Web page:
81.8% of the population consumed less than five combined servings of fruit and vegetables per day,
64.3% of the population had a low level of physical activity,
73.1% of the population was overweight, 42.6% were obese,
32.1% of the population was diabetic.

What do these numbers mean? In terms of lifestyle, we can improve in order to prevent deaths in our families.
If we go back to the concept of the lost balance that causes the illness and we apply it to NCDs, keeping in mind that there are known risks factors for this group of diseases, the crisis can be managed by stopping the risk factors We start new protection factors or healthy habits.
One in every three people in Pohnpei is Diabetic. Diabetes is one of the NCDs that is affecting the quality of life of our families and friends.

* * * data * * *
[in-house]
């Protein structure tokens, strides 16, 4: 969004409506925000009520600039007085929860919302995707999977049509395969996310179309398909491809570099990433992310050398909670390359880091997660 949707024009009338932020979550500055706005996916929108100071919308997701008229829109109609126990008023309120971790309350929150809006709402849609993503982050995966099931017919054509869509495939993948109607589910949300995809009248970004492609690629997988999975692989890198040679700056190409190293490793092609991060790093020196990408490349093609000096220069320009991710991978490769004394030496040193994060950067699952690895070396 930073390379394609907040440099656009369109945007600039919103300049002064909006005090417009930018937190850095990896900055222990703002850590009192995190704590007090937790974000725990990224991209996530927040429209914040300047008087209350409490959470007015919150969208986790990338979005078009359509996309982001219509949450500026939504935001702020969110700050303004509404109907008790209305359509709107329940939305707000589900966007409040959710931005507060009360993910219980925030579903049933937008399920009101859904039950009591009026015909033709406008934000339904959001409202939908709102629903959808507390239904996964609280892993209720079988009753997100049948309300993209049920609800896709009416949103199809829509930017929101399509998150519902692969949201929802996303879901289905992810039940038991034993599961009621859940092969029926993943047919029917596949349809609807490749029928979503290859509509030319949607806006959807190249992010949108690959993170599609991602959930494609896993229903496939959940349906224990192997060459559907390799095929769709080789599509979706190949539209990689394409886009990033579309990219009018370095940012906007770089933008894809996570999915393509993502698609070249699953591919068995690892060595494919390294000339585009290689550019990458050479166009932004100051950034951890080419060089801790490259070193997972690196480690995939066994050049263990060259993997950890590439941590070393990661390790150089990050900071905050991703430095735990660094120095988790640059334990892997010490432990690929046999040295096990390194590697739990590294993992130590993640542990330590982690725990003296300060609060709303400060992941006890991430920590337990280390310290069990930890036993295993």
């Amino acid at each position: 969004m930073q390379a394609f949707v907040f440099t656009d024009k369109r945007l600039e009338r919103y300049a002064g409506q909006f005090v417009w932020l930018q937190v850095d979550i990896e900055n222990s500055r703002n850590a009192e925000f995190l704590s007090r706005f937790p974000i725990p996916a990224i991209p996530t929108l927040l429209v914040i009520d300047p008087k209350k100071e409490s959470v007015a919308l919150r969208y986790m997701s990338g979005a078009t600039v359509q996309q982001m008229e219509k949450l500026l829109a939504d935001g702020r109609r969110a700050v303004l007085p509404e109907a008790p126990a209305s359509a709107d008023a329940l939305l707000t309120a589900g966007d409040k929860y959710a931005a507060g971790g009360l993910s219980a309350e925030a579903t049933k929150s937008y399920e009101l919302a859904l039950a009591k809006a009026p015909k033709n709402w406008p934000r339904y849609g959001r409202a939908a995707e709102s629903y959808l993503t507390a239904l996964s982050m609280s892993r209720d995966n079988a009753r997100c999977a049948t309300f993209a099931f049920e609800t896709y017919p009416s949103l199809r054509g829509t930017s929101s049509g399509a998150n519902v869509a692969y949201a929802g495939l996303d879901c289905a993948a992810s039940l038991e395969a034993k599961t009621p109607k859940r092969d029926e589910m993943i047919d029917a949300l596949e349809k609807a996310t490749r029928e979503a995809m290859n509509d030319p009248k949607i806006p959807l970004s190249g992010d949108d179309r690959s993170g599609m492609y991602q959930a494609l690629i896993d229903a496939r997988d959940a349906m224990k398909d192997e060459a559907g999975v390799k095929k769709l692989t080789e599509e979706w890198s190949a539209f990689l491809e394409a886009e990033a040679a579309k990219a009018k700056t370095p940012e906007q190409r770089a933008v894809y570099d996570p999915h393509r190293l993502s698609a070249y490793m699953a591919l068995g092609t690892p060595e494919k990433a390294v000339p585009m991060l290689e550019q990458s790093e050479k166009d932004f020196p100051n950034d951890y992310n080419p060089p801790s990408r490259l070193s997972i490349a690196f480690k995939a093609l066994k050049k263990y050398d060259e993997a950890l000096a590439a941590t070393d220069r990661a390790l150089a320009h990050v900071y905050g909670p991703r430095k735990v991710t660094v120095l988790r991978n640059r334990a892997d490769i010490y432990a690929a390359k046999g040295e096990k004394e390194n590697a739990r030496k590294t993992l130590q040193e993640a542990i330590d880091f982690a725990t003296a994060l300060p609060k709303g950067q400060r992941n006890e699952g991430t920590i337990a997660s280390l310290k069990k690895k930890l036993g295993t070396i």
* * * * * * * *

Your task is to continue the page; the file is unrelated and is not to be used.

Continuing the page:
Every day we can choose to have healthy habits. Every meal can be feeding NCDs or fighting them. We all can start changing these figures and make Micronesia not only a paradise to live in but also a healthy country.
Mabel Loján, MD
Integrative Medicine

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Letter to the Editor: What happens in Vegas stays in Vegas

This week, almost 60 people who went to Las Vegas to enjoy a concert will never return home to see their families. Their lives, their hopes, and their dreams will stay in Vegas forever, while hundreds more undergo intensive surgeries at local hospitals, all because one man was able to amass a military grade stockpile of deadly weapons that have no other use apart from killing large numbers of living things from a distance at high speed. The gunman’s twisted spirit will also remain in Vegas, in the heart of a state that says private citizens have a “natural right” to own the same firepower trained soldiers use in Iraq and Afghanistan.
But it’s not just Vegas. It’s Sandy Hook too, and San Bernardino, and Orlando, and Aurora, and Charleston, and Columbine, and the list goes on. And already we’re back to the same stale routine of arguing whether more guns, or fewer guns, would prevent these atrocities. This, as we ignore the basic truth that this mostly seems to happen in America, the land of the spree, and home of the grave.